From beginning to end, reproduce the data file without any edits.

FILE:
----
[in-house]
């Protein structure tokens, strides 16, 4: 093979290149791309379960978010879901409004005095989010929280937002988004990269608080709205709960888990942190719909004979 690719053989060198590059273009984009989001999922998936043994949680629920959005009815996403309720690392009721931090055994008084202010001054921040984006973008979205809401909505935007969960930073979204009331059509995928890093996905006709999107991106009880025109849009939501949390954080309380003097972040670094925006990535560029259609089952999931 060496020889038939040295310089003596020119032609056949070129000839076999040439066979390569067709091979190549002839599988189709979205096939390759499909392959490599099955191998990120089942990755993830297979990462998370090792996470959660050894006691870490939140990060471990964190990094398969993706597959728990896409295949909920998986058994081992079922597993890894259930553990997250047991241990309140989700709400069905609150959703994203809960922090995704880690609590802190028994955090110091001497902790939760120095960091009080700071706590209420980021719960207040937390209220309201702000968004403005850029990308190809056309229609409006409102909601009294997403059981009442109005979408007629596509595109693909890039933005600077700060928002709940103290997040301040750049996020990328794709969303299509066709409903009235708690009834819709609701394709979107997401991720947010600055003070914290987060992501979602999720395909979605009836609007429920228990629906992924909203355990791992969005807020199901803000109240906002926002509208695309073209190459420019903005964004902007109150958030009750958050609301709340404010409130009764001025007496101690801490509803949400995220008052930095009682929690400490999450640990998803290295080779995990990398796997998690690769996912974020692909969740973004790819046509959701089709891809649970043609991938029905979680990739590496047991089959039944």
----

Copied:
[in-house]
């Protein structure tokens, strides 16, 4: 093979290149791309379960978010879901409004005095989010929280937002988004990269608080709205709960888990942190719909004979 690719053989060198590059273009984009989001999922998936043994949680629920959005009815996403309720690392009721931090055994008084202010001054921040984006973008979205809401909505935007969960930073979204009331059509995928890093996905006709999107991106009880025109849009939501949390954080309380003097972040670094925006990535560029259609089952999931 060496020889038939040295310089003596020119032609056949070129000839076999040439066979390569067709091979190549002839599988189709979205096939390759499909392959490599099955191998990120089942990755993830297979990462998370090792996470959660050894006691870490939140990060471990964190990094398969993706597959728990896409295949909920998986058994081992079922597993890894259930553990997250047991241990309140989700709400069905609150959703994203809960922090995704880690609590802190028994955090110091001497902790939760120095960091009080700071706590209420980021719960207040937390209220309201702000968004403005850029990308190809056309229609409006409102909601009294997403059981009442109005979408007629596509595109693909890039933005600077700060928002709940103290997040301040750049996020990328794709969303299509066709409903009235708690009834819709609701394709979107997401991720947010600055003070914290987060992501979602999720395909979605009836609007429920228990629906992924909203355990791992969005807020199901803000109240906002926002509208695309073209190459420019903005964004902007109150958030009750958050609301709340404010409130009764001025007496101690801490509803949400995220008052930095009682929690400490999450640990998803290295080779995990990398796997998690690769996912974020692909969740973004790819046509959701089709891809649970043609991938029905979680990739590496047991089959039944």